Beating Stress -- on the Drums
Feb. 9, 2001 -- Five years ago neurologist Barry Bittman didn't even know what a 'drum circle' was. He was attending a conference and had just given a presentation on laughter and immunity when a music therapist pulled him aside and asked him if he wanted to go to a drum circle. Bittman recalled giving her a kind of 'What are you talking about?' response -- but then followed her into a room where 600 health professionals were keeping rhythm. "I could literally feel the energy of the sound," he says. "[The vibrations] felt like an ancient ultrasound."
It took a few more years before Bittman, now CEO and medical director of the Meadville Medical Center's Mind-Body Wellness Center in Pennsylvania, actually studied the biological effects of drumming. But what he has found might make a sudden health fad out of floor drums. Simply put, group drumming seems to have a de-stressing effect on the immune system.
"This is the first building block looking at group music-making," Bittman says. "We're not saying this is a cure for cancer. We're not a bunch of quacks." In fact, Bittman made it very clear to WebMD that he is a medical doctor and that rigorous science was applied to this study
"I'm not one of these alternative medicine people who say, you take this herb, this supplement, and it's going to make a difference," he explains. What he's saying, instead, is that blood measurements on more than 50 subjects before and after group drumming showed a significant increase in chemicals related to immunity and to decreasing stress.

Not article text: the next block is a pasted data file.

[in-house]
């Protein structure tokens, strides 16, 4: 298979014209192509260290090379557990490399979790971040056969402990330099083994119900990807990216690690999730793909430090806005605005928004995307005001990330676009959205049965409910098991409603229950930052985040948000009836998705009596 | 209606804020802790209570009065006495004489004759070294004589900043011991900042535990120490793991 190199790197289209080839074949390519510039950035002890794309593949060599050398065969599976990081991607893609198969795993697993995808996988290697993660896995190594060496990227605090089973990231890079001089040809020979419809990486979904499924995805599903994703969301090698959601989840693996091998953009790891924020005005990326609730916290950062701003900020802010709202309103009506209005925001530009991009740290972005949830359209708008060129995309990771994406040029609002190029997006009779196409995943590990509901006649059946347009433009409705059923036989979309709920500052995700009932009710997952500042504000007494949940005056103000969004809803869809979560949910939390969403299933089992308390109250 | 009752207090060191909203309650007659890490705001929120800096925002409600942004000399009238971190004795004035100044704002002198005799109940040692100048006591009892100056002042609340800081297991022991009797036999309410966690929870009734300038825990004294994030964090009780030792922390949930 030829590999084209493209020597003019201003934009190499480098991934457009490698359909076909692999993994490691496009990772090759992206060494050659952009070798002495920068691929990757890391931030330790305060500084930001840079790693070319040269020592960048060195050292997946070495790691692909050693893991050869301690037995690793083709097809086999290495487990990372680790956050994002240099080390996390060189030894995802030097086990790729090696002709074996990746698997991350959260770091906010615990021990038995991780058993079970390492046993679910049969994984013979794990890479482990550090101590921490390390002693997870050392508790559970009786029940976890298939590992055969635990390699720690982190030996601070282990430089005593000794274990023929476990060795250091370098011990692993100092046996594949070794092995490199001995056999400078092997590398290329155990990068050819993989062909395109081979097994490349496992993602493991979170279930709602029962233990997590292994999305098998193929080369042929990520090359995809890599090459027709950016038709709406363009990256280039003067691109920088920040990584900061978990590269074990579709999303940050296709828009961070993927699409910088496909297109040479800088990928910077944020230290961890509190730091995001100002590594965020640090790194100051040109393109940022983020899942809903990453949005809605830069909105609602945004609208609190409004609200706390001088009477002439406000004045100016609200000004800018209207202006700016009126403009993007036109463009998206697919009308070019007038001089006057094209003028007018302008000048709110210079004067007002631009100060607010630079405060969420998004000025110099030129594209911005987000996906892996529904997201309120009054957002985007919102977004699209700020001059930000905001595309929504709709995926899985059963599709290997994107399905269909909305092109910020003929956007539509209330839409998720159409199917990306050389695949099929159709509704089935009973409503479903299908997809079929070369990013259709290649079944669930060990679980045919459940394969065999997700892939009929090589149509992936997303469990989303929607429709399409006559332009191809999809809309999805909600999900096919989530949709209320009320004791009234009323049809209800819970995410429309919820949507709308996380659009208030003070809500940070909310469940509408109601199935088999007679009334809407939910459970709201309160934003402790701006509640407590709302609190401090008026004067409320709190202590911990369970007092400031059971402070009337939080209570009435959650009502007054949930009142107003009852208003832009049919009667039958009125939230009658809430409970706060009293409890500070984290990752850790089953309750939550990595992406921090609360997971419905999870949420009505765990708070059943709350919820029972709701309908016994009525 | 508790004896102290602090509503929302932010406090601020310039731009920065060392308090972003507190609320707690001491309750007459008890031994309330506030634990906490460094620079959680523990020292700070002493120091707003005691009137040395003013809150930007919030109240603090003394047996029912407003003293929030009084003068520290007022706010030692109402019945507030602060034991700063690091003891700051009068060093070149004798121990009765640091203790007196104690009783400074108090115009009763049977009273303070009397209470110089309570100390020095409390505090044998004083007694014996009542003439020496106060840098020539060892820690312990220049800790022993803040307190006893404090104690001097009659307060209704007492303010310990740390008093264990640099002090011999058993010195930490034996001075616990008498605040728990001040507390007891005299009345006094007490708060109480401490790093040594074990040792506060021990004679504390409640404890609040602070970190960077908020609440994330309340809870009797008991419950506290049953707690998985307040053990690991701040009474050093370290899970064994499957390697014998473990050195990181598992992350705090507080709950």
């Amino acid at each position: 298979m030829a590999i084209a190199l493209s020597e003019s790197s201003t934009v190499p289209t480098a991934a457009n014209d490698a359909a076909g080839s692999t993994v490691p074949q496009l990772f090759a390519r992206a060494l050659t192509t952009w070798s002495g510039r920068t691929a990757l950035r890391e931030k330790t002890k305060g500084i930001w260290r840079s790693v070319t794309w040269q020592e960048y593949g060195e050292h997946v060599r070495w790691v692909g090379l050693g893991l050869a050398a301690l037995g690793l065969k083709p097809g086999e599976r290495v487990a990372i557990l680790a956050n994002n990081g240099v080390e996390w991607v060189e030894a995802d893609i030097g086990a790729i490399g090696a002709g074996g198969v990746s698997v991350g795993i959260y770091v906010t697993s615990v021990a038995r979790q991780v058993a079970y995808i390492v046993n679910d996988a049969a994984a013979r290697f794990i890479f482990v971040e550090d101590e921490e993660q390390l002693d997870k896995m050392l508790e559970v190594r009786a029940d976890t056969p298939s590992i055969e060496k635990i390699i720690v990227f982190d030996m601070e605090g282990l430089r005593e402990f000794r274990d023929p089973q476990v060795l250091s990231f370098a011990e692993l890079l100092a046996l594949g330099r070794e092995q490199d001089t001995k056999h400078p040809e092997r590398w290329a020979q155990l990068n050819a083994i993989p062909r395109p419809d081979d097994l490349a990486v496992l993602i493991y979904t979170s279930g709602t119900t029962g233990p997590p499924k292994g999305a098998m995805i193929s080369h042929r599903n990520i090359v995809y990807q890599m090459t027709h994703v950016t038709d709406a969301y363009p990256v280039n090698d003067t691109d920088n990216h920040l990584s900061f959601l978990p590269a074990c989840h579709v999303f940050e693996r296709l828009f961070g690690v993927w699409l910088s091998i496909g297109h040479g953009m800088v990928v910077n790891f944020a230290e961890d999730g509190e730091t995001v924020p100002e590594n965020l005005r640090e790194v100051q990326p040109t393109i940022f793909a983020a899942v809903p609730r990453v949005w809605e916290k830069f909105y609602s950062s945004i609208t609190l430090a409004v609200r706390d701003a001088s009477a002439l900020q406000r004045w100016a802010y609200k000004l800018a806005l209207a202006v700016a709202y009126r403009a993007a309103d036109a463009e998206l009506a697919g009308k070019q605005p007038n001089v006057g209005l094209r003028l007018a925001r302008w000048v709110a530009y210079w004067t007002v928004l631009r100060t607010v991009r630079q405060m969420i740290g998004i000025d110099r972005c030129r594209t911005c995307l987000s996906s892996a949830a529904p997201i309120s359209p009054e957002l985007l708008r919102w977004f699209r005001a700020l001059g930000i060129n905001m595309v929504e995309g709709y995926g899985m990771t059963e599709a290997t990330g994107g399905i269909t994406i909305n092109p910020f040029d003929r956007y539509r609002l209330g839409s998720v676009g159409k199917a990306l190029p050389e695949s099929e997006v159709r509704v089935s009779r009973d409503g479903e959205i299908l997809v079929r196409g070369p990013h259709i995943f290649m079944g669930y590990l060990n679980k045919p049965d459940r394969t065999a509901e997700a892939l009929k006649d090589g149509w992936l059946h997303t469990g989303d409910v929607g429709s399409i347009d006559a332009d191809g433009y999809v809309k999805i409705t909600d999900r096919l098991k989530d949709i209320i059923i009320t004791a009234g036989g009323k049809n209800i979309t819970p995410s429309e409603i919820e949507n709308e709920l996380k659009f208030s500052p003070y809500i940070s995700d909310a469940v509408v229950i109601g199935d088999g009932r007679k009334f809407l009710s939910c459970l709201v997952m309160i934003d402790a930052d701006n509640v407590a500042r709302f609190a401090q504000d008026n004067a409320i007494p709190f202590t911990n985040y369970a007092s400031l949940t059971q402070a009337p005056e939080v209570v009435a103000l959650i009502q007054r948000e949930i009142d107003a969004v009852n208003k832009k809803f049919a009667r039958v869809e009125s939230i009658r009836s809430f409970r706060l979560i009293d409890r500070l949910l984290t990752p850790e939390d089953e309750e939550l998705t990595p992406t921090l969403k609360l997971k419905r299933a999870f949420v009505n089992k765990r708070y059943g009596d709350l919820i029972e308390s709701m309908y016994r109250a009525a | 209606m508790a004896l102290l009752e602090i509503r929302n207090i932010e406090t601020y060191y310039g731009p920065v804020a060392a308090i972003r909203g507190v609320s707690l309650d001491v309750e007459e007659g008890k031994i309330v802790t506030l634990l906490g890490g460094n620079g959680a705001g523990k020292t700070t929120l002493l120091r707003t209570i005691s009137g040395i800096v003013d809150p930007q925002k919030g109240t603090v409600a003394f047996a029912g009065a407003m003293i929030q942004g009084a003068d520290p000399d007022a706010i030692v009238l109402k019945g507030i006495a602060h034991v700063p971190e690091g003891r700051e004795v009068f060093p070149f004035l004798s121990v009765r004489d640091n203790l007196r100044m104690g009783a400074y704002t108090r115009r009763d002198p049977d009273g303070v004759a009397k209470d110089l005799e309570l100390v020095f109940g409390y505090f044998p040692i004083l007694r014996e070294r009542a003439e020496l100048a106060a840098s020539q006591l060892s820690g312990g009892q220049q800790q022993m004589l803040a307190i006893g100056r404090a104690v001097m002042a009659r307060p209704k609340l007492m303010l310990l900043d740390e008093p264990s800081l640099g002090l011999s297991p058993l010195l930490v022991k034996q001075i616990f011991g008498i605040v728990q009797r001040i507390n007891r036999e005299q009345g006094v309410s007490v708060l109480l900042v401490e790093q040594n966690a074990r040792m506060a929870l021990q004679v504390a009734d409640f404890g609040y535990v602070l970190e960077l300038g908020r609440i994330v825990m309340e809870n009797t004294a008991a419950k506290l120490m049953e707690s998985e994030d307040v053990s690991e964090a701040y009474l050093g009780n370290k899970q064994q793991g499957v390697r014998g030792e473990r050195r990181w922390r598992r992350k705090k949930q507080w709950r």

The full implications of the research, which was funded by a drum-making company, are unknown. But Bittman says immune-system response aside, those who drum with others report a feeling of community and closeness -- and that is beneficial in and of itself. "The beauty of this form of music making is there's an inner drummer in each of us," he says. "The learning curve is so small."
But, he says, there might be a different 'stress' response if the purpose of the drumming changed, for example, from playing for fun to practicing for a profession. "If we look at music-making in our society, most of it is done in school. Only 5% ever continue to make music, despite the fact that listening to music is America's favorite pastime. And those who do it, do it from a performance standpoint ... just like another job."
Music therapist Barry Bernstein says he isn't surprised by the research, but no less delighted. "I'm not a doctor. But when this research came out I was thrilled. I do a lot of programs -- sometimes four a day, taking down and setting up. It's quite arduous, and my body pays a toll. Sometimes I go into a program not feeling well and every time I start drumming that goes away."